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Hamburger Central Breeds Antibiotic Resistance

In August 2017, PBS News featured a concise overview of how concentrated animal feeding operations (CAFOs) serve as breeding grounds for antibiotic-resistant superbugs — and how farmers have the power to change that by raising their animals in a more natural way. Perhaps most disturbing is the U.S. Food and Drug Administration’s (FDA) lack of action on this issue, even as antibiotic-resistant disease becomes a pressing public health threat.

Low doses of antibiotics are added to CAFO feed as a matter of course, not only to stave off inevitable infectious diseases created by the cramped, unsanitary conditions but also because they cause the animals to grow faster on less food. The U.S. Food and Drug Administration (FDA) issued voluntary guidance on agricultural antibiotics in 2013, asking drug companies to remove indications for "feed efficiency" and "weight gain" from the labels of their antibiotic products.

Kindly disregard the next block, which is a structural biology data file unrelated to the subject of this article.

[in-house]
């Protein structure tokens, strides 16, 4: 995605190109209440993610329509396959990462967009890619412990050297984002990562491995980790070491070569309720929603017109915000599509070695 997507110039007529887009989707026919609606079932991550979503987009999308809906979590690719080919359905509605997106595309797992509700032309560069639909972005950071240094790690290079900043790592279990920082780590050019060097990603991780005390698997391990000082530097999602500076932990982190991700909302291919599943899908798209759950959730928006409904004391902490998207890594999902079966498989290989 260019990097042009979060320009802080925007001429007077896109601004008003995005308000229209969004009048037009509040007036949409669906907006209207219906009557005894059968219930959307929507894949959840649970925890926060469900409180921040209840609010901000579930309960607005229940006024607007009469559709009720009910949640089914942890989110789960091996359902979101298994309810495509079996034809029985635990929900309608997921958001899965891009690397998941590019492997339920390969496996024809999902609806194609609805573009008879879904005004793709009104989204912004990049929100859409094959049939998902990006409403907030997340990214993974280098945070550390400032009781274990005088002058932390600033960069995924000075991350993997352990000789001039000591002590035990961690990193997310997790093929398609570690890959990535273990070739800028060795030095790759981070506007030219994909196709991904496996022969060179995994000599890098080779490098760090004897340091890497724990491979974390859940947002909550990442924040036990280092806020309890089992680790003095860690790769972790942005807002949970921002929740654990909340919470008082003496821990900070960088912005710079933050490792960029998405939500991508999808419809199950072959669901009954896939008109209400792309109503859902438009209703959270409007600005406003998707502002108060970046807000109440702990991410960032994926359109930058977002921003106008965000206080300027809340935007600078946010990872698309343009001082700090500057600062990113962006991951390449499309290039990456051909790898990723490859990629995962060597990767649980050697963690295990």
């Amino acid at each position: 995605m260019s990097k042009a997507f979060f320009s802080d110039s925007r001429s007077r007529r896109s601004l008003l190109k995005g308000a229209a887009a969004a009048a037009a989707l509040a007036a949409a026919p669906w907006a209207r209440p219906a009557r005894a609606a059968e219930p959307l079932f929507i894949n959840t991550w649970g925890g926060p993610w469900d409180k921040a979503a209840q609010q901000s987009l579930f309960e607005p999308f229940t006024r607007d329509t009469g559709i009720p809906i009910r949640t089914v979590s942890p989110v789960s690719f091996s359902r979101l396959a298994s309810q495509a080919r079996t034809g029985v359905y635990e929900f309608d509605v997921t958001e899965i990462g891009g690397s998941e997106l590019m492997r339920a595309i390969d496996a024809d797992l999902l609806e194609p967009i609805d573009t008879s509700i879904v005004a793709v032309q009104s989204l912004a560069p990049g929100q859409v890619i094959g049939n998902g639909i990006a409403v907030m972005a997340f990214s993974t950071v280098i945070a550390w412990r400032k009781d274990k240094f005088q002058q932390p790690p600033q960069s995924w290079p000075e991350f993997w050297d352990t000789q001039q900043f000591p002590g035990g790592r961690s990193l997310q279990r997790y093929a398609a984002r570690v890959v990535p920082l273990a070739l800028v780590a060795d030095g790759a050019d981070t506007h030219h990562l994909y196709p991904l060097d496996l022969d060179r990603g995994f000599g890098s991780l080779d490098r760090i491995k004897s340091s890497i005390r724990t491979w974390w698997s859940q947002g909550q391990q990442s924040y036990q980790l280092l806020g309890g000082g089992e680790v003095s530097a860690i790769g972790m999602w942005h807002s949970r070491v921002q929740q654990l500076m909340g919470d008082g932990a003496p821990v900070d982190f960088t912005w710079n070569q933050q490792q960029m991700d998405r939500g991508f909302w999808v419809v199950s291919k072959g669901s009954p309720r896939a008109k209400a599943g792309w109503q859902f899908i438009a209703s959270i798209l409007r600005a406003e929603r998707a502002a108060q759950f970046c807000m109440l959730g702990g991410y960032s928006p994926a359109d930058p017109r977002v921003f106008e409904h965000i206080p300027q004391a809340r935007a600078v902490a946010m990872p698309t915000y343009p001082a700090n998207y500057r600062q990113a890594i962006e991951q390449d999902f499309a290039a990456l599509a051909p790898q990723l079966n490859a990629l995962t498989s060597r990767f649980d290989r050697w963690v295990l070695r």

They also required veterinarians to oversee any addition of these drugs to animal feed and water. Most companies agreed to comply with the guidelines and state they no longer use antibiotics for growth promotion purposes, but there’s a major loophole being exploited. Instead of saying the drugs are being used to promote growth, they simply state they use the antibiotics for disease prevention and control, a use that is still allowed under the FDA's guidance.